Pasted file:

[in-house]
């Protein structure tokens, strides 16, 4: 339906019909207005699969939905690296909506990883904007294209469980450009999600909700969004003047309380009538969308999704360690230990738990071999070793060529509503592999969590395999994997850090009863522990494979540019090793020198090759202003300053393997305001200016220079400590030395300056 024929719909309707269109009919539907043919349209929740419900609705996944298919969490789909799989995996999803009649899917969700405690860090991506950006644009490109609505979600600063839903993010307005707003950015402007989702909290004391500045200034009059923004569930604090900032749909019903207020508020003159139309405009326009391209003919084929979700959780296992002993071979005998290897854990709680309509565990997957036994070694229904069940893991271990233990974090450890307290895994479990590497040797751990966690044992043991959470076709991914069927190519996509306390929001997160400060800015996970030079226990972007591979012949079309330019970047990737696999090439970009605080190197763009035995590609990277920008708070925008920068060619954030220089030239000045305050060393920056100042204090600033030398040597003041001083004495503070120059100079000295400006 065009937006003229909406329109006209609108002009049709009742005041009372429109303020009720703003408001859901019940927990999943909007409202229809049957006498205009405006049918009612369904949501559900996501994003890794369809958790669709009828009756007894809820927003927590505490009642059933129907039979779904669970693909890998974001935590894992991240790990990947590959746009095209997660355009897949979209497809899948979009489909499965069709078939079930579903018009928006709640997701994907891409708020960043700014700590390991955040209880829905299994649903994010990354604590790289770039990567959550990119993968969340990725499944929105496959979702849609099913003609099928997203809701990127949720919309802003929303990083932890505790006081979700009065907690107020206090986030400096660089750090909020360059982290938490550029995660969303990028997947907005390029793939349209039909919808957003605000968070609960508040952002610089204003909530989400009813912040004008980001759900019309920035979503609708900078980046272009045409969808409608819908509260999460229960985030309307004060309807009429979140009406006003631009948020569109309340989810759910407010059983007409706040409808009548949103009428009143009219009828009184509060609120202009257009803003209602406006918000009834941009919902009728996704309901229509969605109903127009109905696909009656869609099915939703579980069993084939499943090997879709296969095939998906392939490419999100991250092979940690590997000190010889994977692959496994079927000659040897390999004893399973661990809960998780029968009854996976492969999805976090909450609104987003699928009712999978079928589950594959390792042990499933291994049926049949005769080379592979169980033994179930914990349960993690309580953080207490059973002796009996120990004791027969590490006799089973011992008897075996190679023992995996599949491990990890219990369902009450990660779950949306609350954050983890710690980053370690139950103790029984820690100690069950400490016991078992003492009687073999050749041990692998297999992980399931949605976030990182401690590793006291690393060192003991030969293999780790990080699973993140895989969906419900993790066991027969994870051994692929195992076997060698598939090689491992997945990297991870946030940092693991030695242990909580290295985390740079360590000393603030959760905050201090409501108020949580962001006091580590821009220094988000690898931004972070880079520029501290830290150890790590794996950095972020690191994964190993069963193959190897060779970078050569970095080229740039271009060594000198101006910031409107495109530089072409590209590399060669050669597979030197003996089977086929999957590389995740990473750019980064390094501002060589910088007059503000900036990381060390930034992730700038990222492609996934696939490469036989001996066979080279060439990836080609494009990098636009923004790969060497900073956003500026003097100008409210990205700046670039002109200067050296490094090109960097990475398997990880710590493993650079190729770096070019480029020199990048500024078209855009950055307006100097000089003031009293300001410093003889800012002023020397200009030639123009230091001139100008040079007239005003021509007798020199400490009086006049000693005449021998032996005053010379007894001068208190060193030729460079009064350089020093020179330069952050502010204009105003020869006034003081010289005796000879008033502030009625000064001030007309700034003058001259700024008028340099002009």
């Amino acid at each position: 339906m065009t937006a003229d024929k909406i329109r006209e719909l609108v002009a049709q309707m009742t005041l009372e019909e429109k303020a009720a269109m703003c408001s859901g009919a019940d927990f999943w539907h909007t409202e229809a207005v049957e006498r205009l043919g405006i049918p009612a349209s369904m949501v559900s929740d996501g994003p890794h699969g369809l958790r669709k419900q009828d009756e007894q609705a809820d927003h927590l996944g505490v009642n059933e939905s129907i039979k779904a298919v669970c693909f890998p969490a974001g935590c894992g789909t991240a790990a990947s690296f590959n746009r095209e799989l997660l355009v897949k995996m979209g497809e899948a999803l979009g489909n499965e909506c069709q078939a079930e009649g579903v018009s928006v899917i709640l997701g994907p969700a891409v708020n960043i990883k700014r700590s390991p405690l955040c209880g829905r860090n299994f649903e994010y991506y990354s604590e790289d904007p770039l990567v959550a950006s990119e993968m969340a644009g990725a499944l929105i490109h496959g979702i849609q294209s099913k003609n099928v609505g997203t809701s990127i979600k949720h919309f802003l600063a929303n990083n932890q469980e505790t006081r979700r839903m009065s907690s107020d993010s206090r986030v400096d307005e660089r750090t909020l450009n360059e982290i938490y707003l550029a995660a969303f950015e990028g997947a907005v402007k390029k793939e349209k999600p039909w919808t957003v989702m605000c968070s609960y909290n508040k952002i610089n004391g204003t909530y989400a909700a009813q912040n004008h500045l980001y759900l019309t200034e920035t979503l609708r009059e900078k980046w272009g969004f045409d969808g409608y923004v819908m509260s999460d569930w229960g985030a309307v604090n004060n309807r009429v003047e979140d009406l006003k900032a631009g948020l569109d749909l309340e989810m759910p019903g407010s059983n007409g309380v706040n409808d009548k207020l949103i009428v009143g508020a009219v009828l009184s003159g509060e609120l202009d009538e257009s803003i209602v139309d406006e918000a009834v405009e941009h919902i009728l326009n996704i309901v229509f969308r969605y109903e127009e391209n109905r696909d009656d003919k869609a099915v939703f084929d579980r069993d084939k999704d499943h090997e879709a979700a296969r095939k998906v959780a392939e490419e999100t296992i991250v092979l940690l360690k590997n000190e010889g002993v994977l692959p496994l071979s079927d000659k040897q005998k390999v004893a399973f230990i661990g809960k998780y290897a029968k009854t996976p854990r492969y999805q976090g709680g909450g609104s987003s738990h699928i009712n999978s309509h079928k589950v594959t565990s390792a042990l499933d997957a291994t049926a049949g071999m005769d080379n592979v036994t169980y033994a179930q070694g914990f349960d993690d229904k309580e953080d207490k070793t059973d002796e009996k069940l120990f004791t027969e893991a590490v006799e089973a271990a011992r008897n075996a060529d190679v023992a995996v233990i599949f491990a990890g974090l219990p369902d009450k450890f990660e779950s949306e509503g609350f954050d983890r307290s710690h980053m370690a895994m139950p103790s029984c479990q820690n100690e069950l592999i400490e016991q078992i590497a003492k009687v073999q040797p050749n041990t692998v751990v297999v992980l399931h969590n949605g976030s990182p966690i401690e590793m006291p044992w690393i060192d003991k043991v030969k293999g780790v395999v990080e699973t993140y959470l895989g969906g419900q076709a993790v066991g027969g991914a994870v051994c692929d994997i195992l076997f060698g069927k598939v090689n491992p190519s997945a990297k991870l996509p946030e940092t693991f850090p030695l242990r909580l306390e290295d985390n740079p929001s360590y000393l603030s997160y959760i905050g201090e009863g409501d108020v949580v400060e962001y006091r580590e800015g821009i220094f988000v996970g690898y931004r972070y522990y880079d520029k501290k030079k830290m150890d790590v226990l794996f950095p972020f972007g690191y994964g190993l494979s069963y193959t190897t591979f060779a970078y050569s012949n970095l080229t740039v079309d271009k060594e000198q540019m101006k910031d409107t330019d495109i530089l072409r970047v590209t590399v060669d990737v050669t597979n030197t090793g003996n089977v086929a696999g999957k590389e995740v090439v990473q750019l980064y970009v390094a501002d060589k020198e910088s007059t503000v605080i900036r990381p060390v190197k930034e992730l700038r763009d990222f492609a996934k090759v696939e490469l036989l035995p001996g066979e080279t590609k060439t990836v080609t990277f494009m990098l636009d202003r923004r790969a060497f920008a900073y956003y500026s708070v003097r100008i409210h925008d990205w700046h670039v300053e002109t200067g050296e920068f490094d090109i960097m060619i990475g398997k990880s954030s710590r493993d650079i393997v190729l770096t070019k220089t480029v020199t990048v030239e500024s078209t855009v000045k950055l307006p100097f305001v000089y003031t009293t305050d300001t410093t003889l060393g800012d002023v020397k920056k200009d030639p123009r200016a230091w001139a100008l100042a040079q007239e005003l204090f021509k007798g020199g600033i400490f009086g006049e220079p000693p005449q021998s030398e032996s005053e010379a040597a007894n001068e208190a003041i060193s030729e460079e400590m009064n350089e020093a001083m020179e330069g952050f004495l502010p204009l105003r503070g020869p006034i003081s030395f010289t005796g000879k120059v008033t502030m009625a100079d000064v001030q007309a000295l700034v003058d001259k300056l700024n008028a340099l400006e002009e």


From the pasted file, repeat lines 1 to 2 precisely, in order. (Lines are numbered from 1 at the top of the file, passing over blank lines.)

[in-house]
């Protein structure tokens, strides 16, 4: 339906019909207005699969939905690296909506990883904007294209469980450009999600909700969004003047309380009538969308999704360690230990738990071999070793060529509503592999969590395999994997850090009863522990494979540019090793020198090759202003300053393997305001200016220079400590030395300056 024929719909309707269109009919539907043919349209929740419900609705996944298919969490789909799989995996999803009649899917969700405690860090991506950006644009490109609505979600600063839903993010307005707003950015402007989702909290004391500045200034009059923004569930604090900032749909019903207020508020003159139309405009326009391209003919084929979700959780296992002993071979005998290897854990709680309509565990997957036994070694229904069940893991271990233990974090450890307290895994479990590497040797751990966690044992043991959470076709991914069927190519996509306390929001997160400060800015996970030079226990972007591979012949079309330019970047990737696999090439970009605080190197763009035995590609990277920008708070925008920068060619954030220089030239000045305050060393920056100042204090600033030398040597003041001083004495503070120059100079000295400006 065009937006003229909406329109006209609108002009049709009742005041009372429109303020009720703003408001859901019940927990999943909007409202229809049957006498205009405006049918009612369904949501559900996501994003890794369809958790669709009828009756007894809820927003927590505490009642059933129907039979779904669970693909890998974001935590894992991240790990990947590959746009095209997660355009897949979209497809899948979009489909499965069709078939079930579903018009928006709640997701994907891409708020960043700014700590390991955040209880829905299994649903994010990354604590790289770039990567959550990119993968969340990725499944929105496959979702849609099913003609099928997203809701990127949720919309802003929303990083932890505790006081979700009065907690107020206090986030400096660089750090909020360059982290938490550029995660969303990028997947907005390029793939349209039909919808957003605000968070609960508040952002610089204003909530989400009813912040004008980001759900019309920035979503609708900078980046272009045409969808409608819908509260999460229960985030309307004060309807009429979140009406006003631009948020569109309340989810759910407010059983007409706040409808009548949103009428009143009219009828009184509060609120202009257009803003209602406006918000009834941009919902009728996704309901229509969605109903127009109905696909009656869609099915939703579980069993084939499943090997879709296969095939998906392939490419999100991250092979940690590997000190010889994977692959496994079927000659040897390999004893399973661990809960998780029968009854996976492969999805976090909450609104987003699928009712999978079928589950594959390792042990499933291994049926049949005769080379592979169980033994179930914990349960993690309580953080207490059973002796009996120990004791027969590490006799089973011992008897075996190679023992995996599949491990990890219990369902009450990660779950949306609350954050983890710690980053370690139950103790029984820690100690069950400490016991078992003492009687073999050749041990692998297999992980399931949605976030990182401690590793006291690393060192003991030969293999780790990080699973993140895989969906419900993790066991027969994870051994692929195992076997060698598939090689491992997945990297991870946030940092693991030695242990909580290295985390740079360590000393603030959760905050201090409501108020949580962001006091580590821009220094988000690898931004972070880079520029501290830290150890790590794996950095972020690191994964190993069963193959190897060779970078050569970095080229740039271009060594000198101006910031409107495109530089072409590209590399060669050669597979030197003996089977086929999957590389995740990473750019980064390094501002060589910088007059503000900036990381060390930034992730700038990222492609996934696939490469036989001996066979080279060439990836080609494009990098636009923004790969060497900073956003500026003097100008409210990205700046670039002109200067050296490094090109960097990475398997990880710590493993650079190729770096070019480029020199990048500024078209855009950055307006100097000089003031009293300001410093003889800012002023020397200009030639123009230091001139100008040079007239005003021509007798020199400490009086006049000693005449021998032996005053010379007894001068208190060193030729460079009064350089020093020179330069952050502010204009105003020869006034003081010289005796000879008033502030009625000064001030007309700034003058001259700024008028340099002009």